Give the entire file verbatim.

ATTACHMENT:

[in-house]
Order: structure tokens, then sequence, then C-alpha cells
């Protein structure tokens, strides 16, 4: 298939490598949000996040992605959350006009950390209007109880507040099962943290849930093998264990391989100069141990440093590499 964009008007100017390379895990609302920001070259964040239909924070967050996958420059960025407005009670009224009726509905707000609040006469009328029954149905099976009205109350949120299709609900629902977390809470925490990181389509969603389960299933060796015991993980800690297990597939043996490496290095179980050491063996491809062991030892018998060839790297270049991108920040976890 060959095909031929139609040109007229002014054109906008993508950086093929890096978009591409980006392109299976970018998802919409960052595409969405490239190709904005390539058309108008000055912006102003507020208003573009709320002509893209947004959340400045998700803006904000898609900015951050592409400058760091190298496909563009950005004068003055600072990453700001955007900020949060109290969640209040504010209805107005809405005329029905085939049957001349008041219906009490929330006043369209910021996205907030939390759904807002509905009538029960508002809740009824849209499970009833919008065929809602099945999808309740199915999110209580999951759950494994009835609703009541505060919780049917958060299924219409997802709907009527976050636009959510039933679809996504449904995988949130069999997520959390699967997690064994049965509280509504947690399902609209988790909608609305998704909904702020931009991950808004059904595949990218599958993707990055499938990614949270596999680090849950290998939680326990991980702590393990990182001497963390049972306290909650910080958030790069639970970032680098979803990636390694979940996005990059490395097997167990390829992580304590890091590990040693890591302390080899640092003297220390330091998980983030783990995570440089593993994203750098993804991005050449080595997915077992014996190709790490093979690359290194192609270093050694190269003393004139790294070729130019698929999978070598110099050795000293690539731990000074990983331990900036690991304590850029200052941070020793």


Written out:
[in-house]
Order: structure tokens, then sequence, then C-alpha cells
């Protein structure tokens, strides 16, 4: 298939490598949000996040992605959350006009950390209007109880507040099962943290849930093998264990391989100069141990440093590499 964009008007100017390379895990609302920001070259964040239909924070967050996958420059960025407005009670009224009726509905707000609040006469009328029954149905099976009205109350949120299709609900629902977390809470925490990181389509969603389960299933060796015991993980800690297990597939043996490496290095179980050491063996491809062991030892018998060839790297270049991108920040976890 060959095909031929139609040109007229002014054109906008993508950086093929890096978009591409980006392109299976970018998802919409960052595409969405490239190709904005390539058309108008000055912006102003507020208003573009709320002509893209947004959340400045998700803006904000898609900015951050592409400058760091190298496909563009950005004068003055600072990453700001955007900020949060109290969640209040504010209805107005809405005329029905085939049957001349008041219906009490929330006043369209910021996205907030939390759904807002509905009538029960508002809740009824849209499970009833919008065929809602099945999808309740199915999110209580999951759950494994009835609703009541505060919780049917958060299924219409997802709907009527976050636009959510039933679809996504449904995988949130069999997520959390699967997690064994049965509280509504947690399902609209988790909608609305998704909904702020931009991950808004059904595949990218599958993707990055499938990614949270596999680090849950290998939680326990991980702590393990990182001497963390049972306290909650910080958030790069639970970032680098979803990636390694979940996005990059490395097997167990390829992580304590890091590990040693890591302390080899640092003297220390330091998980983030783990995570440089593993994203750098993804991005050449080595997915077992014996190709790490093979690359290194192609270093050694190269003393004139790294070729130019698929999978070598110099050795000293690539731990000074990983331990900036690991304590850029200052941070020793």